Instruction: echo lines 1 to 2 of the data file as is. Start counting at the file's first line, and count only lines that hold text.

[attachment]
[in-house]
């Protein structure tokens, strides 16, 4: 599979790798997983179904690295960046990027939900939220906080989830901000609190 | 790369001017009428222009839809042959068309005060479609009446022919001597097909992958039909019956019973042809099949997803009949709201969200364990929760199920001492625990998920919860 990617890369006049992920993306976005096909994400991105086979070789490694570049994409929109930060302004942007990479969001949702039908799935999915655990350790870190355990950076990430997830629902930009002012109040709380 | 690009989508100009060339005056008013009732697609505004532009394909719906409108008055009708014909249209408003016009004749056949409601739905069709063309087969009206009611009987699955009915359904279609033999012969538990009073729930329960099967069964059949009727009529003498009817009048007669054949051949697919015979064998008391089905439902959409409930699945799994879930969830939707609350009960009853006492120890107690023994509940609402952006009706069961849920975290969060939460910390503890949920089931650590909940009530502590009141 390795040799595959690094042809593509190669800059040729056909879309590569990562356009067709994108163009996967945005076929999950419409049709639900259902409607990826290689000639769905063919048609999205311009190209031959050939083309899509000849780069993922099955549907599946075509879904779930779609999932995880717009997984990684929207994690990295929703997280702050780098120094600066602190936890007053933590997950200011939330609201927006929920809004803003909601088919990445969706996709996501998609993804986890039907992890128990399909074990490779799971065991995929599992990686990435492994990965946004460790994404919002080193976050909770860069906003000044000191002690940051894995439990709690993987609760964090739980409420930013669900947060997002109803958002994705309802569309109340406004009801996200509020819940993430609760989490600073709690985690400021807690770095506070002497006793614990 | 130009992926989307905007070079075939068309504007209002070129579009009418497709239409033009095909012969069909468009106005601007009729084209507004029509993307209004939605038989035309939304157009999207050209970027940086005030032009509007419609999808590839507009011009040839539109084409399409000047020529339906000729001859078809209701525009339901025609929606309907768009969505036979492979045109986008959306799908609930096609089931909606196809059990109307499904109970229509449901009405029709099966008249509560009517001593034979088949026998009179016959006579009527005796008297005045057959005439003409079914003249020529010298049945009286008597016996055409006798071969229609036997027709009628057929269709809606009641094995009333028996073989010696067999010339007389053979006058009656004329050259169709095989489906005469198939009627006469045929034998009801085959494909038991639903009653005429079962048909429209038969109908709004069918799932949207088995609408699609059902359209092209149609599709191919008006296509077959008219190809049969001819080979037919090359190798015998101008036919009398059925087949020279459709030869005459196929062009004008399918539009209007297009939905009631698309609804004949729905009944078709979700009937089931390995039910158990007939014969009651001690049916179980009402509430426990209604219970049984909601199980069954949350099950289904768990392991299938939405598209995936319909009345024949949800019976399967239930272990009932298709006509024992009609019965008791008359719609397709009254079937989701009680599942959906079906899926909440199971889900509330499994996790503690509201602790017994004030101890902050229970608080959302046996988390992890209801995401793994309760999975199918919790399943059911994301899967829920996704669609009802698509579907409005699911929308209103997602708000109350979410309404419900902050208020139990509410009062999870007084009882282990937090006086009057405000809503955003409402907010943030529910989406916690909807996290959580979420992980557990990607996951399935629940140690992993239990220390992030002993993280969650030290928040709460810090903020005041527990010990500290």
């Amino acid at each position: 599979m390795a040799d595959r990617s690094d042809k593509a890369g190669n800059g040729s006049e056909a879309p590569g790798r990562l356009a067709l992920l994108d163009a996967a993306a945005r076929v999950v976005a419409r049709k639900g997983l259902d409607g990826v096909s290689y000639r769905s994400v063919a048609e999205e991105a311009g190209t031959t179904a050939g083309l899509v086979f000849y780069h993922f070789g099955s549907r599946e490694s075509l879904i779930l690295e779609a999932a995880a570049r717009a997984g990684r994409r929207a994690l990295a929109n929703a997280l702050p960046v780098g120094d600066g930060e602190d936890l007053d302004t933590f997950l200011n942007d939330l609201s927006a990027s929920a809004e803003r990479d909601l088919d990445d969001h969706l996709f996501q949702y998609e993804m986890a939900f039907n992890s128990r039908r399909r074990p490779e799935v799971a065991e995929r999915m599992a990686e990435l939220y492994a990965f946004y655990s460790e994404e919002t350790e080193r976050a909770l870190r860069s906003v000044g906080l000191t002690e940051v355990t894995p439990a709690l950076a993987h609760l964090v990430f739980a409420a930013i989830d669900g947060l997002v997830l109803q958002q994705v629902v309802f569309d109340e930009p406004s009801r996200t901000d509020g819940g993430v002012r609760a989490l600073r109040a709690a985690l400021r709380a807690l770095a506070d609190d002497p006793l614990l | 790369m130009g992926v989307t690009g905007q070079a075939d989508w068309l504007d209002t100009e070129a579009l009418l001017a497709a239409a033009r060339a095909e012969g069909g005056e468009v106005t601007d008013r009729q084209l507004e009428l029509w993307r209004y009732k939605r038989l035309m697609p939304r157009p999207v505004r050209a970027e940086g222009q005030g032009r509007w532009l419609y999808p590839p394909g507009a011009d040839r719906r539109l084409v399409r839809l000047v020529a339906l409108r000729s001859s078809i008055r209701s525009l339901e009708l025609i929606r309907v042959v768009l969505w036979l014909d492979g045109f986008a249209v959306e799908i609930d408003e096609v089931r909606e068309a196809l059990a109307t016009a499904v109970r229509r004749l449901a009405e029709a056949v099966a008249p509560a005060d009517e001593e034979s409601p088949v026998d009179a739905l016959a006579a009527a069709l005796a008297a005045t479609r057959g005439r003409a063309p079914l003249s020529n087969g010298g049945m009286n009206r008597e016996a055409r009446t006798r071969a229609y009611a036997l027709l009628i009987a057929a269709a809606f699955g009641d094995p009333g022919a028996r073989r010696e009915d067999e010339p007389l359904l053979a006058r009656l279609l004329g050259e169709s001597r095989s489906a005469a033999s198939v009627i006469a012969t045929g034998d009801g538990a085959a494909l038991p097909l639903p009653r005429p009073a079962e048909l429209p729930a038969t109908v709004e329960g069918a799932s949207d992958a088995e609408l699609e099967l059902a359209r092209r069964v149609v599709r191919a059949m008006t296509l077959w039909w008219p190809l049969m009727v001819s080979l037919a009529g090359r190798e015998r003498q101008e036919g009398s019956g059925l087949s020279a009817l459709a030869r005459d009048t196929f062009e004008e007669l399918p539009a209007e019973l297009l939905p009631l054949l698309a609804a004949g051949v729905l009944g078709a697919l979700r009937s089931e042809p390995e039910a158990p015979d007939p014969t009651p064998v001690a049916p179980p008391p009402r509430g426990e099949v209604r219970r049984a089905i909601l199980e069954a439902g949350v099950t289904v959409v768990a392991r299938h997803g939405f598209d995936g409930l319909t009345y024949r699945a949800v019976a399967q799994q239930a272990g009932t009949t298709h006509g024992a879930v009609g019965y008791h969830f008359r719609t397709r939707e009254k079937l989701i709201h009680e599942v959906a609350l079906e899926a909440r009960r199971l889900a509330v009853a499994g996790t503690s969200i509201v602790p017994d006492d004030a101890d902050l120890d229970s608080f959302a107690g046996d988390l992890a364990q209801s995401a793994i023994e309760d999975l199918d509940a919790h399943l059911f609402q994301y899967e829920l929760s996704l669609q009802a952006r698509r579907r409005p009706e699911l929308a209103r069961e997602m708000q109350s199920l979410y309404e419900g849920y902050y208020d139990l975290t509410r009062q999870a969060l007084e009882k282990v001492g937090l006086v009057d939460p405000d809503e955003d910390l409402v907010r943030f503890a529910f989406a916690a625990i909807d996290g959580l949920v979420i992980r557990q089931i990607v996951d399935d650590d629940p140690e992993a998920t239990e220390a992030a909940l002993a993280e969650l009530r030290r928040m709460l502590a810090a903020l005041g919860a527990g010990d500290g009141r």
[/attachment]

[in-house]
């Protein structure tokens, strides 16, 4: 599979790798997983179904690295960046990027939900939220906080989830901000609190 | 790369001017009428222009839809042959068309005060479609009446022919001597097909992958039909019956019973042809099949997803009949709201969200364990929760199920001492625990998920919860 990617890369006049992920993306976005096909994400991105086979070789490694570049994409929109930060302004942007990479969001949702039908799935999915655990350790870190355990950076990430997830629902930009002012109040709380 | 690009989508100009060339005056008013009732697609505004532009394909719906409108008055009708014909249209408003016009004749056949409601739905069709063309087969009206009611009987699955009915359904279609033999012969538990009073729930329960099967069964059949009727009529003498009817009048007669054949051949697919015979064998008391089905439902959409409930699945799994879930969830939707609350009960009853006492120890107690023994509940609402952006009706069961849920975290969060939460910390503890949920089931650590909940009530502590009141 390795040799595959690094042809593509190669800059040729056909879309590569990562356009067709994108163009996967945005076929999950419409049709639900259902409607990826290689000639769905063919048609999205311009190209031959050939083309899509000849780069993922099955549907599946075509879904779930779609999932995880717009997984990684929207994690990295929703997280702050780098120094600066602190936890007053933590997950200011939330609201927006929920809004803003909601088919990445969706996709996501998609993804986890039907992890128990399909074990490779799971065991995929599992990686990435492994990965946004460790994404919002080193976050909770860069906003000044000191002690940051894995439990709690993987609760964090739980409420930013669900947060997002109803958002994705309802569309109340406004009801996200509020819940993430609760989490600073709690985690400021807690770095506070002497006793614990 | 130009992926989307905007070079075939068309504007209002070129579009009418497709239409033009095909012969069909468009106005601007009729084209507004029509993307209004939605038989035309939304157009999207050209970027940086005030032009509007419609999808590839507009011009040839539109084409399409000047020529339906000729001859078809209701525009339901025609929606309907768009969505036979492979045109986008959306799908609930096609089931909606196809059990109307499904109970229509449901009405029709099966008249509560009517001593034979088949026998009179016959006579009527005796008297005045057959005439003409079914003249020529010298049945009286008597016996055409006798071969229609036997027709009628057929269709809606009641094995009333028996073989010696067999010339007389053979006058009656004329050259169709095989489906005469198939009627006469045929034998009801085959494909038991639903009653005429079962048909429209038969109908709004069918799932949207088995609408699609059902359209092209149609599709191919008006296509077959008219190809049969001819080979037919090359190798015998101008036919009398059925087949020279459709030869005459196929062009004008399918539009209007297009939905009631698309609804004949729905009944078709979700009937089931390995039910158990007939014969009651001690049916179980009402509430426990209604219970049984909601199980069954949350099950289904768990392991299938939405598209995936319909009345024949949800019976399967239930272990009932298709006509024992009609019965008791008359719609397709009254079937989701009680599942959906079906899926909440199971889900509330499994996790503690509201602790017994004030101890902050229970608080959302046996988390992890209801995401793994309760999975199918919790399943059911994301899967829920996704669609009802698509579907409005699911929308209103997602708000109350979410309404419900902050208020139990509410009062999870007084009882282990937090006086009057405000809503955003409402907010943030529910989406916690909807996290959580979420992980557990990607996951399935629940140690992993239990220390992030002993993280969650030290928040709460810090903020005041527990010990500290």